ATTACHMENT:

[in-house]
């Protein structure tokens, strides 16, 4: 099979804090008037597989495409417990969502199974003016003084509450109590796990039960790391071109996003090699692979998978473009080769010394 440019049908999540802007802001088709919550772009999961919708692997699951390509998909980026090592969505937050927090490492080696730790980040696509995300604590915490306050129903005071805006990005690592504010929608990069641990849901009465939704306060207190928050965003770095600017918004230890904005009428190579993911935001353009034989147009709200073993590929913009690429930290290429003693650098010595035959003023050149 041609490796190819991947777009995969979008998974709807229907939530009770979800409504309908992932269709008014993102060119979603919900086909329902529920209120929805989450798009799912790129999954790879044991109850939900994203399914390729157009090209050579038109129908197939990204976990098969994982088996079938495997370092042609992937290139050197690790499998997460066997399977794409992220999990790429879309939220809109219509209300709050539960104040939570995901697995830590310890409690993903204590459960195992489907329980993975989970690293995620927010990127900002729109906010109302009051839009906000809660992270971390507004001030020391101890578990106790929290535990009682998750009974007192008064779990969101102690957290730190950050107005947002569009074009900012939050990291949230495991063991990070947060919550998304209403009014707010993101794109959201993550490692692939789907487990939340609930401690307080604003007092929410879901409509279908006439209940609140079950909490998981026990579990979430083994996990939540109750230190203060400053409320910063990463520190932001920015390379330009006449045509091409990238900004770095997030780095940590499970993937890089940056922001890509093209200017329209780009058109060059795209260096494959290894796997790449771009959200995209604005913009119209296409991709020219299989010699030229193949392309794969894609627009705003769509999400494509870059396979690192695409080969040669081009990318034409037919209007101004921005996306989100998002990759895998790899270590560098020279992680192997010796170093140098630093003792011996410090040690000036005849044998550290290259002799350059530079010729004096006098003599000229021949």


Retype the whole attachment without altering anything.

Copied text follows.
[in-house]
């Protein structure tokens, strides 16, 4: 099979804090008037597989495409417990969502199974003016003084509450109590796990039960790391071109996003090699692979998978473009080769010394 440019049908999540802007802001088709919550772009999961919708692997699951390509998909980026090592969505937050927090490492080696730790980040696509995300604590915490306050129903005071805006990005690592504010929608990069641990849901009465939704306060207190928050965003770095600017918004230890904005009428190579993911935001353009034989147009709200073993590929913009690429930290290429003693650098010595035959003023050149 041609490796190819991947777009995969979008998974709807229907939530009770979800409504309908992932269709008014993102060119979603919900086909329902529920209120929805989450798009799912790129999954790879044991109850939900994203399914390729157009090209050579038109129908197939990204976990098969994982088996079938495997370092042609992937290139050197690790499998997460066997399977794409992220999990790429879309939220809109219509209300709050539960104040939570995901697995830590310890409690993903204590459960195992489907329980993975989970690293995620927010990127900002729109906010109302009051839009906000809660992270971390507004001030020391101890578990106790929290535990009682998750009974007192008064779990969101102690957290730190950050107005947002569009074009900012939050990291949230495991063991990070947060919550998304209403009014707010993101794109959201993550490692692939789907487990939340609930401690307080604003007092929410879901409509279908006439209940609140079950909490998981026990579990979430083994996990939540109750230190203060400053409320910063990463520190932001920015390379330009006449045509091409990238900004770095997030780095940590499970993937890089940056922001890509093209200017329209780009058109060059795209260096494959290894796997790449771009959200995209604005913009119209296409991709020219299989010699030229193949392309794969894609627009705003769509999400494509870059396979690192695409080969040669081009990318034409037919209007101004921005996306989100998002990759895998790899270590560098020279992680192997010796170093140098630093003792011996410090040690000036005849044998550290290259002799350059530079010729004096006098003599000229021949």